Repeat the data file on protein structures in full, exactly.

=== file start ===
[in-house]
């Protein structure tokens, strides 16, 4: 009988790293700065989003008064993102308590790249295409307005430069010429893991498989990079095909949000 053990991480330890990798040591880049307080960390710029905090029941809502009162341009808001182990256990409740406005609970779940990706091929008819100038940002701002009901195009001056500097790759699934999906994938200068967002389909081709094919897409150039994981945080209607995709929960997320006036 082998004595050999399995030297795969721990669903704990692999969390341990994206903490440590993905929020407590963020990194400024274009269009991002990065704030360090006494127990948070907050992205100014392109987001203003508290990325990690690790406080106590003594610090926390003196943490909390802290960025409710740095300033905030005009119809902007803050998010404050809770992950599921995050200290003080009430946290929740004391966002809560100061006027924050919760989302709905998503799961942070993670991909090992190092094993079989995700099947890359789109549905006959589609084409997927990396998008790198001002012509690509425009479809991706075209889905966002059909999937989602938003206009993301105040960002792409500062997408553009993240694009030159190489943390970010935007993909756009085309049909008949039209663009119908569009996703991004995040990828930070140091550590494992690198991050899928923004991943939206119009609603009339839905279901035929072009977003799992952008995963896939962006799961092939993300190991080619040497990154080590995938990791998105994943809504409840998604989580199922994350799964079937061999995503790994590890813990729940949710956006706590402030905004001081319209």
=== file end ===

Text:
[in-house]
């Protein structure tokens, strides 16, 4: 009988790293700065989003008064993102308590790249295409307005430069010429893991498989990079095909949000 053990991480330890990798040591880049307080960390710029905090029941809502009162341009808001182990256990409740406005609970779940990706091929008819100038940002701002009901195009001056500097790759699934999906994938200068967002389909081709094919897409150039994981945080209607995709929960997320006036 082998004595050999399995030297795969721990669903704990692999969390341990994206903490440590993905929020407590963020990194400024274009269009991002990065704030360090006494127990948070907050992205100014392109987001203003508290990325990690690790406080106590003594610090926390003196943490909390802290960025409710740095300033905030005009119809902007803050998010404050809770992950599921995050200290003080009430946290929740004391966002809560100061006027924050919760989302709905998503799961942070993670991909090992190092094993079989995700099947890359789109549905006959589609084409997927990396998008790198001002012509690509425009479809991706075209889905966002059909999937989602938003206009993301105040960002792409500062997408553009993240694009030159190489943390970010935007993909756009085309049909008949039209663009119908569009996703991004995040990828930070140091550590494992690198991050899928923004991943939206119009609603009339839905279901035929072009977003799992952008995963896939962006799961092939993300190991080619040497990154080590995938990791998105994943809504409840998604989580199922994350799964079937061999995503790994590890813990729940949710956006706590402030905004001081319209």